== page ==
Laboratory test
Rusta’s PRO packing boxes were tested alongside boxes from Shurgard and Clas Ohlson. Photo: Anna Sigge

Rusta’s PRO moving box

Rusta AB commissioned Testfakta Research to conduct a laboratory test of the upgraded Rusta PRO packing box. Rusta’s packing box performs consistently well and meets Testfakta’s Verified Quality & Performance standard by a good margin.

Testfakta’s quality standard has tough criteria. The packing boxes undergo a standardised testing regime that covers strength, stability, ergonomics and ease of use. To meet the criteria for the quality standard, the packing box must perform consistently well in every part of the test. Carrying the Verified Quality & Performance mark guarantees that the product offers thoroughly good quality.

Test results for moving boxes

Click for full size table of test results for moving boxes

Laboratory tests on the packaging boxes were conducted by the independent testing body RISE Research Institutes of Sweden. The test involved the following elements:

Stated max weight and general properties
The stated max weight and general properties such as the thickness of the corrugated cardboard, the internal dimensions and the volume were noted or measured. The thickness of the board was measured using a Vernier calliper on the lid of the box.

Stacking capacity (dry packing boxes)
Two boxes were packed with 18 kg of books in each and stacked on top of each other. A third box was placed on top and loaded up with 15 kg. The weight in the third box was then increased up to 260 kg or until one of the two lower boxes collapsed. Box three was initially loaded with 50 kg, and then the load was increased in 25 kg intervals until the total weight was 100 kg. From 100 kg the weight was increased by 10 kg at a time until the boxes collapsed or the maximum weight of 260 kg was reached. The amount of weight added to box three was noted.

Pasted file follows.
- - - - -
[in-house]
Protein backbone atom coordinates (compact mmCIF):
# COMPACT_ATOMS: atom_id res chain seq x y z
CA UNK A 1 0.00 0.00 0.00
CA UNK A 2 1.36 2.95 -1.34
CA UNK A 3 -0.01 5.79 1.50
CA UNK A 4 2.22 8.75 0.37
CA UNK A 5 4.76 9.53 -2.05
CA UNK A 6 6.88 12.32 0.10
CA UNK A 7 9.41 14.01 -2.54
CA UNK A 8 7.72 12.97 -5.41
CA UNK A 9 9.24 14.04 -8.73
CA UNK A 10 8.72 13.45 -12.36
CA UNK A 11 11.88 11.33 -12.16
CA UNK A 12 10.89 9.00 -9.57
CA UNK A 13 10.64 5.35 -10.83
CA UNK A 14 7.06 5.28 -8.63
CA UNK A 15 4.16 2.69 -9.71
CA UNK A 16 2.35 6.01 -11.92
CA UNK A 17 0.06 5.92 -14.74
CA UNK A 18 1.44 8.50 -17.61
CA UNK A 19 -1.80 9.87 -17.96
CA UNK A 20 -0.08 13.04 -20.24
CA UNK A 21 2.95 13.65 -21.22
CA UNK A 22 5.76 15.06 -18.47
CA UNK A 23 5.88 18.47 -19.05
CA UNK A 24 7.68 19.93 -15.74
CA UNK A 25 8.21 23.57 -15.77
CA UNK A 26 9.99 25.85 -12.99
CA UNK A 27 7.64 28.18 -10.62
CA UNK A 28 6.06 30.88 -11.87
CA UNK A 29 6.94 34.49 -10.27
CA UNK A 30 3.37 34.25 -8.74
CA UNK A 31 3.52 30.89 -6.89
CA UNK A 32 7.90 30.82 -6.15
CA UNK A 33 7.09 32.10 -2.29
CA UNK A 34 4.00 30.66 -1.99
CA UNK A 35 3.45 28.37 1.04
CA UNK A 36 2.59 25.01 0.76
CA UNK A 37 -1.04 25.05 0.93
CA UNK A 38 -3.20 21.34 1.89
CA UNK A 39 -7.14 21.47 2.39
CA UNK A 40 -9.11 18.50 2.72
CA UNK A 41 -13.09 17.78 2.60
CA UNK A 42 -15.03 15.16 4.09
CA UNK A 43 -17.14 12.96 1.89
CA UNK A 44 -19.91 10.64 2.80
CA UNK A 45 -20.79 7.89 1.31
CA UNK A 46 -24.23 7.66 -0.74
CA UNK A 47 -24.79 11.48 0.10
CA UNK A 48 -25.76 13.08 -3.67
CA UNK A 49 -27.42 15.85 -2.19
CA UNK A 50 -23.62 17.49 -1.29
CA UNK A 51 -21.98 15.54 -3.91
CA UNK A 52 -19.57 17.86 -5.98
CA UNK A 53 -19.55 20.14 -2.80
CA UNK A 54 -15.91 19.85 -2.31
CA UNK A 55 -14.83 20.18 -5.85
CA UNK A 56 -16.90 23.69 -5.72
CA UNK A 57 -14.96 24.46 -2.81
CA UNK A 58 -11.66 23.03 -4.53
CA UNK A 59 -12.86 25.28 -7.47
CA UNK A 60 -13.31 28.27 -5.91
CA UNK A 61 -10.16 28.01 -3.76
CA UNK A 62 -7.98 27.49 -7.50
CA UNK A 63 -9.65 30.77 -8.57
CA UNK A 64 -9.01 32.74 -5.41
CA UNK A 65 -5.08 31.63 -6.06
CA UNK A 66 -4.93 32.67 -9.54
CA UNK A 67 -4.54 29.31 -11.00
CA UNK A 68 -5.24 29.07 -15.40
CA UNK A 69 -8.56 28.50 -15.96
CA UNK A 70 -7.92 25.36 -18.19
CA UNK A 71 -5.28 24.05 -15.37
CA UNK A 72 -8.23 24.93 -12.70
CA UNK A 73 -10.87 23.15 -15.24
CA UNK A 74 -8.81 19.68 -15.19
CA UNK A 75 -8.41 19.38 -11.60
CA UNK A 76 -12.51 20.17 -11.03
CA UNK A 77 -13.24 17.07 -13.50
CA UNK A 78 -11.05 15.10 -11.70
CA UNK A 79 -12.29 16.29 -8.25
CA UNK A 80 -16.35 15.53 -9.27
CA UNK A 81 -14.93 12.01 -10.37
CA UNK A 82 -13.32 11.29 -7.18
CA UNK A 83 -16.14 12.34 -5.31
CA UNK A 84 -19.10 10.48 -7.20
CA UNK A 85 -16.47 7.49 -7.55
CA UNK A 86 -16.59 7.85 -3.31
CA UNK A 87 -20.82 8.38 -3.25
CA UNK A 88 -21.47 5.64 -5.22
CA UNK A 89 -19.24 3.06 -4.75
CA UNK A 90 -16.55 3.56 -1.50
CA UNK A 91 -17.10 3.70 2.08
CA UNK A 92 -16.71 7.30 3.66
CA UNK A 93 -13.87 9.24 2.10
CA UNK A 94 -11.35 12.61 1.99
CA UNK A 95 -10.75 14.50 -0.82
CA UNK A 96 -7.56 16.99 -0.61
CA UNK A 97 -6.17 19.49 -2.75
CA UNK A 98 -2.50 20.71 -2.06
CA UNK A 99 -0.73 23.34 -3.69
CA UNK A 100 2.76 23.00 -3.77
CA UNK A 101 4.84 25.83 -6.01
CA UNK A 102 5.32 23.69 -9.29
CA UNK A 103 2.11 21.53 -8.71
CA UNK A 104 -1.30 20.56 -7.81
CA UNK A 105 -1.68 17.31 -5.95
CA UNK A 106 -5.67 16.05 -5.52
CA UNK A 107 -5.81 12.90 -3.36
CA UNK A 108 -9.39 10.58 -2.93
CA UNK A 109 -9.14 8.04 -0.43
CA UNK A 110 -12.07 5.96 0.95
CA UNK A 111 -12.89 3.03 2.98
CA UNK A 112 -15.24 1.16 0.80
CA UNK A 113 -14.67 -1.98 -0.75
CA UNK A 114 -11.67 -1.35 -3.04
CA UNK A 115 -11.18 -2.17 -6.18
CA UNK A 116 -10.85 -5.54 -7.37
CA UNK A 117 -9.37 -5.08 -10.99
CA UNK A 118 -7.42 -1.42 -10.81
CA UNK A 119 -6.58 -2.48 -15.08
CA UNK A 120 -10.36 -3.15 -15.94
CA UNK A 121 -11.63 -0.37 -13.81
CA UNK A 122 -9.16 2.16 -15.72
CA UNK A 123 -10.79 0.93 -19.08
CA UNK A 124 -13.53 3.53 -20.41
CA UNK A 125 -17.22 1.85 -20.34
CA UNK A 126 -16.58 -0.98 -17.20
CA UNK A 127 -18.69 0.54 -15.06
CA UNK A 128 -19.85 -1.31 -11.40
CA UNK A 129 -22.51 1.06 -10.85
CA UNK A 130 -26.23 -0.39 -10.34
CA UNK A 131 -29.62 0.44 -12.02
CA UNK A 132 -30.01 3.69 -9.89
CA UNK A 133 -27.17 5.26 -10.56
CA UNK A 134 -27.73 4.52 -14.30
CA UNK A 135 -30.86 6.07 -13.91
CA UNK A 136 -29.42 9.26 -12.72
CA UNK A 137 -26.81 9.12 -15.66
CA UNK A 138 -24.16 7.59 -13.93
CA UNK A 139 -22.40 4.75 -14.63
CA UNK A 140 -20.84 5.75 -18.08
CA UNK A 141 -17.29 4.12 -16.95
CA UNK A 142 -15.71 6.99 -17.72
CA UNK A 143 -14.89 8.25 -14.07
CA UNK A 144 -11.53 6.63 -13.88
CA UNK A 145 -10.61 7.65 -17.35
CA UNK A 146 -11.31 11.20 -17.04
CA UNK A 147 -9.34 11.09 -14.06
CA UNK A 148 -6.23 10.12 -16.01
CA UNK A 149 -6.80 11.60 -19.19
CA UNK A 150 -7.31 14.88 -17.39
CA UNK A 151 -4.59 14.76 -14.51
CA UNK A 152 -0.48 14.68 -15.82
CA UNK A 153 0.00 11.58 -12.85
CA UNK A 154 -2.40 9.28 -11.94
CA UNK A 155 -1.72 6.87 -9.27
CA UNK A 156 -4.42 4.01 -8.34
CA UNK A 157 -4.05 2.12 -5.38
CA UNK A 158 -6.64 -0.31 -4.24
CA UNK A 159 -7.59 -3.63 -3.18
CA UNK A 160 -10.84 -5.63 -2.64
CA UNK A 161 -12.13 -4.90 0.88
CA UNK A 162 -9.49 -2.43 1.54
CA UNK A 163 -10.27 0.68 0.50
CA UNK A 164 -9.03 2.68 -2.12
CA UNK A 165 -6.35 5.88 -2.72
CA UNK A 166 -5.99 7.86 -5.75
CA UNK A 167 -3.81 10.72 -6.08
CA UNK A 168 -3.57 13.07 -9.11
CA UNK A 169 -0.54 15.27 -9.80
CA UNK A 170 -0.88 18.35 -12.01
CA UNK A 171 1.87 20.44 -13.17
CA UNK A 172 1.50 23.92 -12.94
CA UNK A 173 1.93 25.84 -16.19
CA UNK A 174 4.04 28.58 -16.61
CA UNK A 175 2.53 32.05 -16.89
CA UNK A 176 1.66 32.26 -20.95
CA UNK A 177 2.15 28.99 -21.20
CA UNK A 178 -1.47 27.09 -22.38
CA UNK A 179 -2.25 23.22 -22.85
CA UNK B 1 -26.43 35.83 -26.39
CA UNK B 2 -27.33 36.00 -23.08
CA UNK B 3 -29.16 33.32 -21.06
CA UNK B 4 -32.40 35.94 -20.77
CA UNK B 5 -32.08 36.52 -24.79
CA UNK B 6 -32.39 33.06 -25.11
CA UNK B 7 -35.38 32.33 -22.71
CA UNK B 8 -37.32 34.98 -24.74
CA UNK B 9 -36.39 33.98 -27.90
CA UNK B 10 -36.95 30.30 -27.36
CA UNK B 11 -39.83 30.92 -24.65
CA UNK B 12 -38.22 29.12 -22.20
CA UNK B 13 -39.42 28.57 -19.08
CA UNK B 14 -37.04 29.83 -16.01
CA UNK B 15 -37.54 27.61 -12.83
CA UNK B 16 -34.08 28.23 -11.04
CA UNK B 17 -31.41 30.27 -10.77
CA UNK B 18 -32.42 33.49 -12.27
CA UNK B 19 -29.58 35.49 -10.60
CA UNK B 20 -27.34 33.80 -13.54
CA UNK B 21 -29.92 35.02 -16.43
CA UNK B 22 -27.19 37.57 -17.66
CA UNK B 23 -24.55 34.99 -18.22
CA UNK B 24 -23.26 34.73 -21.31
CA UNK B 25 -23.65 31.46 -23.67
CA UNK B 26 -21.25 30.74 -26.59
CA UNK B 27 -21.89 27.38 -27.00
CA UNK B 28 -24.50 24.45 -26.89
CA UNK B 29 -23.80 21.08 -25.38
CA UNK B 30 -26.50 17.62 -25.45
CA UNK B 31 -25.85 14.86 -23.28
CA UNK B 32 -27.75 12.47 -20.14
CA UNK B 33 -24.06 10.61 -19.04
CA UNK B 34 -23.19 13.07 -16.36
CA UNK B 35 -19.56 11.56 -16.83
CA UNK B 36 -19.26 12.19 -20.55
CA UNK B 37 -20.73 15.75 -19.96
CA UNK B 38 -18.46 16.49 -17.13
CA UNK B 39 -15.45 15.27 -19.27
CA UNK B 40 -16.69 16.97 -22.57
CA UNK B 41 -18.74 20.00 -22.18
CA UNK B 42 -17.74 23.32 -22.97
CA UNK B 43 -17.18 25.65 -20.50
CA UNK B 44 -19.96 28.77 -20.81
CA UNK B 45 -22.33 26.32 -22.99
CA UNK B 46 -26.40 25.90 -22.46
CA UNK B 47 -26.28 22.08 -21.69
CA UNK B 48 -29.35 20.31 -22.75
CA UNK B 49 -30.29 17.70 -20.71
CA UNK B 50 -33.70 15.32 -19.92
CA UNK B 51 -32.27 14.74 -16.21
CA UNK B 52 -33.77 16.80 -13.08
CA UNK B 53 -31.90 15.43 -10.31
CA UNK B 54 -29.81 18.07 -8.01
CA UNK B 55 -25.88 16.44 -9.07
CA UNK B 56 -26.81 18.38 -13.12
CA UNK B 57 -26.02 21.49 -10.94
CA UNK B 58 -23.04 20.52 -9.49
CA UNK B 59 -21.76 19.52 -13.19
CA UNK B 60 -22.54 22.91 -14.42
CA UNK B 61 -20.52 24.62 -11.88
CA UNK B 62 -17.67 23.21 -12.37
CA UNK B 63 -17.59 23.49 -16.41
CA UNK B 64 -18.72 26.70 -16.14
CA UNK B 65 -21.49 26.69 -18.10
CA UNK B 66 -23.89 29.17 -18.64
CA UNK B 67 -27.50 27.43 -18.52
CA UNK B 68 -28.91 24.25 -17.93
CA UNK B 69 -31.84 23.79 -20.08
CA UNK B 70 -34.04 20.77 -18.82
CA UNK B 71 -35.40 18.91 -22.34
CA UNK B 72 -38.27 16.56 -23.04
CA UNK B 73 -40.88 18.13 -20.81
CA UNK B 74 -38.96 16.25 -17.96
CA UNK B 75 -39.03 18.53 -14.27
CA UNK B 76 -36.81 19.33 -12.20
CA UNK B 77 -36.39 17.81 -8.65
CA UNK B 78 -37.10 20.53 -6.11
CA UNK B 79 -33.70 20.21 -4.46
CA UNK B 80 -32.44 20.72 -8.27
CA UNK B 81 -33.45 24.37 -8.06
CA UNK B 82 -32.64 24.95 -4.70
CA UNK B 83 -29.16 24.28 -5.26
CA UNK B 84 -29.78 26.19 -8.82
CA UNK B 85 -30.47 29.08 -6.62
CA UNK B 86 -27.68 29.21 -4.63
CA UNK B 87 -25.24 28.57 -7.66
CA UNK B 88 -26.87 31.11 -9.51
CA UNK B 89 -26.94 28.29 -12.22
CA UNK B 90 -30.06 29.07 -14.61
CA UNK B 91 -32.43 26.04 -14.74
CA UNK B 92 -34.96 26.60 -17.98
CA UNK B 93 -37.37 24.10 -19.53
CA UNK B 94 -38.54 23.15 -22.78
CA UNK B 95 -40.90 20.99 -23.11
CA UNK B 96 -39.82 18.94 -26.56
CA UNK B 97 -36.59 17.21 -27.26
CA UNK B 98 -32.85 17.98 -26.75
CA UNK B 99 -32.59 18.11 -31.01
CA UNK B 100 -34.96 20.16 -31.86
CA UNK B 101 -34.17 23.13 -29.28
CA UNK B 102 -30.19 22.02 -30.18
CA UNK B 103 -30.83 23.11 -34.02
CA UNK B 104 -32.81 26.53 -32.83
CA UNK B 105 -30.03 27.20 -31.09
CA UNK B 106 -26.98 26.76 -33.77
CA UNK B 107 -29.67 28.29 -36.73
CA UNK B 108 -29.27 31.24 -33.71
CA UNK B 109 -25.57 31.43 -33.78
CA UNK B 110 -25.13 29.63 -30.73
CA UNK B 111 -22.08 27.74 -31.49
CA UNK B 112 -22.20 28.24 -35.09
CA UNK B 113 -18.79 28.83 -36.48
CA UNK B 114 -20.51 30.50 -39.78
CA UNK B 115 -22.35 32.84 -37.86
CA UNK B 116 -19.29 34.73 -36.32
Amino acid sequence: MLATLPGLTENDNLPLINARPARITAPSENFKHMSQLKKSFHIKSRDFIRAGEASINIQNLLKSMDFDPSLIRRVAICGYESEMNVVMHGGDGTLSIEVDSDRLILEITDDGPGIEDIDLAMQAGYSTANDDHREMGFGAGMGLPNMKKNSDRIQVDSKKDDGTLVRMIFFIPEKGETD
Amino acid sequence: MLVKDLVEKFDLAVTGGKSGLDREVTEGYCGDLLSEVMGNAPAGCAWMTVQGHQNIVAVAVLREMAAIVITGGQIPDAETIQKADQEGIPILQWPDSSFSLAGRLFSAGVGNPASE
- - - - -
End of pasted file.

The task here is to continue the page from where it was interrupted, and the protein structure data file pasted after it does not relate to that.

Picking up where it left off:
Stacking capacity (damp packing boxes)
Boxes one and two were loaded with 18 kg each and stacked in the same way as when testing the stacking capacity of dry boxes.

The packed boxes are moistened to simulate exposure to rain. Photo: Anna Sigge

Box two was moistened with two sprays of water on the short sides and three sprays on the long sides, plus one spray on each corner. The moistening process was repeated once again (total 28 sprays). Immediately afterwards, box three was stacked on top and packed with weights in the same way as for the dry boxes until the boxes collapsed. The amount of weight added to box three was noted. Once 100 kg had been added, the boxes were moistened again using the above procedure. The amount of water simulated the box being exposed to a damp climate or being carried between house and van in rainy and humid weather.

Carrying strength
The laboratory also checked that the boxes could handle their stated max weight

To assess the ergonomics of the handles, the boxes are carried with a load of 40 kg inside. Photo: Anna Sigge

without damage. The boxes were packed with 40 kg and then two people lifted the box andcarried it a set number of metres. Any damage to or weaknesses in the box were noted.


Function and strength of the top flaps

The box was opened and closed 20 times. A 5 kg weight was placed in the box and the box was then lifted by the top flaps from a table down to the floor and back up to the table again. The boxes were lifted 30 cm up from the floor by the top flaps 20 times. An assessment was made of how easy the top flaps were to open and close, and how well they kept their integrity.

Handle ergonomics
The design and comfort of the

The construction and closure of the boxes is assessed. Photo: Anna Sigge

handles was assessed. The boxes were packed with the max weight of 40 kg and two people liftedthe box, one at each end, and carried it over a straight distance of around 3.5 m, after which the box was placed on the ground. The procedure was repeated five times and the design and comfort of the handles was assessed.

 

Testfakta Research
June 2020